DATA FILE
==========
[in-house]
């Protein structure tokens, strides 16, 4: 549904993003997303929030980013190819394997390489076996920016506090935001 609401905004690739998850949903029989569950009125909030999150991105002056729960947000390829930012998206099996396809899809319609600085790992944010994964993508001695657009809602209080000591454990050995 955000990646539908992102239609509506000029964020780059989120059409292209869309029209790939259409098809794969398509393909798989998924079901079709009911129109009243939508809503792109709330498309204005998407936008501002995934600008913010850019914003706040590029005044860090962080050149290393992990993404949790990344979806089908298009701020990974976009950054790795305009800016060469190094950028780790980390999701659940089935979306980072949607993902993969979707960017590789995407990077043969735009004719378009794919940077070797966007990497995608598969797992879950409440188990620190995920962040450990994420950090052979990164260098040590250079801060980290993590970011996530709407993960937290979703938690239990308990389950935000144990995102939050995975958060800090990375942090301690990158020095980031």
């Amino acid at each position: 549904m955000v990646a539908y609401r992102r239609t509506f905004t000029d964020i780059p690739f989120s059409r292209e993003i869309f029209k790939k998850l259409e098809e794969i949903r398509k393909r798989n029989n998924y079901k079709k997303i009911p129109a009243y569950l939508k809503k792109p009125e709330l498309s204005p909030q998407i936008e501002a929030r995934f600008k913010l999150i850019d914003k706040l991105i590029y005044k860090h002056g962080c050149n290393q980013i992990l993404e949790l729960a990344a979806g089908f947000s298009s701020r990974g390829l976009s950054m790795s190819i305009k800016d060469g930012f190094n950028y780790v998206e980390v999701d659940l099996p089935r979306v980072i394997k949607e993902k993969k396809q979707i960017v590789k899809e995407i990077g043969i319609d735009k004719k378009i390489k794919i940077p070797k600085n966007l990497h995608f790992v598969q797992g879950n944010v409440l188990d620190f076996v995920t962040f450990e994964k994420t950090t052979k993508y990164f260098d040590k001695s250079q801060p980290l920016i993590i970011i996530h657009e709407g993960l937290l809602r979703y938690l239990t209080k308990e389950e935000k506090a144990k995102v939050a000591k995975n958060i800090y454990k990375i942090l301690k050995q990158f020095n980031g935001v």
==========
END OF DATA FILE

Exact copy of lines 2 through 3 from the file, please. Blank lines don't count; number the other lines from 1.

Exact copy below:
């Protein structure tokens, strides 16, 4: 549904993003997303929030980013190819394997390489076996920016506090935001 609401905004690739998850949903029989569950009125909030999150991105002056729960947000390829930012998206099996396809899809319609600085790992944010994964993508001695657009809602209080000591454990050995 955000990646539908992102239609509506000029964020780059989120059409292209869309029209790939259409098809794969398509393909798989998924079901079709009911129109009243939508809503792109709330498309204005998407936008501002995934600008913010850019914003706040590029005044860090962080050149290393992990993404949790990344979806089908298009701020990974976009950054790795305009800016060469190094950028780790980390999701659940089935979306980072949607993902993969979707960017590789995407990077043969735009004719378009794919940077070797966007990497995608598969797992879950409440188990620190995920962040450990994420950090052979990164260098040590250079801060980290993590970011996530709407993960937290979703938690239990308990389950935000144990995102939050995975958060800090990375942090301690990158020095980031």
């Amino acid at each position: 549904m955000v990646a539908y609401r992102r239609t509506f905004t000029d964020i780059p690739f989120s059409r292209e993003i869309f029209k790939k998850l259409e098809e794969i949903r398509k393909r798989n029989n998924y079901k079709k997303i009911p129109a009243y569950l939508k809503k792109p009125e709330l498309s204005p909030q998407i936008e501002a929030r995934f600008k913010l999150i850019d914003k706040l991105i590029y005044k860090h002056g962080c050149n290393q980013i992990l993404e949790l729960a990344a979806g089908f947000s298009s701020r990974g390829l976009s950054m790795s190819i305009k800016d060469g930012f190094n950028y780790v998206e980390v999701d659940l099996p089935r979306v980072i394997k949607e993902k993969k396809q979707i960017v590789k899809e995407i990077g043969i319609d735009k004719k378009i390489k794919i940077p070797k600085n966007l990497h995608f790992v598969q797992g879950n944010v409440l188990d620190f076996v995920t962040f450990e994964k994420t950090t052979k993508y990164f260098d040590k001695s250079q801060p980290l920016i993590i970011i996530h657009e709407g993960l937290l809602r979703y938690l239990t209080k308990e389950e935000k506090a144990k995102v939050a000591k995975n958060i800090y454990k990375i942090l301690k050995q990158f020095n980031g935001v």